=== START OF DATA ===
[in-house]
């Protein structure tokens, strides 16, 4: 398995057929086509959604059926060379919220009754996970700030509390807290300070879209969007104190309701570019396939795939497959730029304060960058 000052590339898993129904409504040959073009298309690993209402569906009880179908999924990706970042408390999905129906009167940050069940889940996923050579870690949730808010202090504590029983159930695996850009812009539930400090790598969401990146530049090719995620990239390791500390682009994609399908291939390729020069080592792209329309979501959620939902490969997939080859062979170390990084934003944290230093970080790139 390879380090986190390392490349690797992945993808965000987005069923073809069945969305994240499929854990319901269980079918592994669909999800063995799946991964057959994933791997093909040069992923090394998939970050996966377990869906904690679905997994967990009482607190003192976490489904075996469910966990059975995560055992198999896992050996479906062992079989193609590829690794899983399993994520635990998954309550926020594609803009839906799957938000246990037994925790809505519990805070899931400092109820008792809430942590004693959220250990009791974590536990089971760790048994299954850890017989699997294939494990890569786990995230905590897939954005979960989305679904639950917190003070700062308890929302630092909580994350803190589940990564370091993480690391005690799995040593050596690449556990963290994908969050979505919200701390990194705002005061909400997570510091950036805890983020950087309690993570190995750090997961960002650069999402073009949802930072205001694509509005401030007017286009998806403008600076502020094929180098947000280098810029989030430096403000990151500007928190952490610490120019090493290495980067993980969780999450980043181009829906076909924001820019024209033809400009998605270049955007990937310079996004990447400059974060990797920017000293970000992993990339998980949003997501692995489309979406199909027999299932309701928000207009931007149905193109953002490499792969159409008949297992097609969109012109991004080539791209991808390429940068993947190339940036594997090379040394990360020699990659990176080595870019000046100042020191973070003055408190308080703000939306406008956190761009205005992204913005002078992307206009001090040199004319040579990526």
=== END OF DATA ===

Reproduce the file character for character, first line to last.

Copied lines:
[in-house]
């Protein structure tokens, strides 16, 4: 398995057929086509959604059926060379919220009754996970700030509390807290300070879209969007104190309701570019396939795939497959730029304060960058 000052590339898993129904409504040959073009298309690993209402569906009880179908999924990706970042408390999905129906009167940050069940889940996923050579870690949730808010202090504590029983159930695996850009812009539930400090790598969401990146530049090719995620990239390791500390682009994609399908291939390729020069080592792209329309979501959620939902490969997939080859062979170390990084934003944290230093970080790139 390879380090986190390392490349690797992945993808965000987005069923073809069945969305994240499929854990319901269980079918592994669909999800063995799946991964057959994933791997093909040069992923090394998939970050996966377990869906904690679905997994967990009482607190003192976490489904075996469910966990059975995560055992198999896992050996479906062992079989193609590829690794899983399993994520635990998954309550926020594609803009839906799957938000246990037994925790809505519990805070899931400092109820008792809430942590004693959220250990009791974590536990089971760790048994299954850890017989699997294939494990890569786990995230905590897939954005979960989305679904639950917190003070700062308890929302630092909580994350803190589940990564370091993480690391005690799995040593050596690449556990963290994908969050979505919200701390990194705002005061909400997570510091950036805890983020950087309690993570190995750090997961960002650069999402073009949802930072205001694509509005401030007017286009998806403008600076502020094929180098947000280098810029989030430096403000990151500007928190952490610490120019090493290495980067993980969780999450980043181009829906076909924001820019024209033809400009998605270049955007990937310079996004990447400059974060990797920017000293970000992993990339998980949003997501692995489309979406199909027999299932309701928000207009931007149905193109953002490499792969159409008949297992097609969109012109991004080539791209991808390429940068993947190339940036594997090379040394990360020699990659990176080595870019000046100042020191973070003055408190308080703000939306406008956190761009205005992204913005002078992307206009001090040199004319040579990526």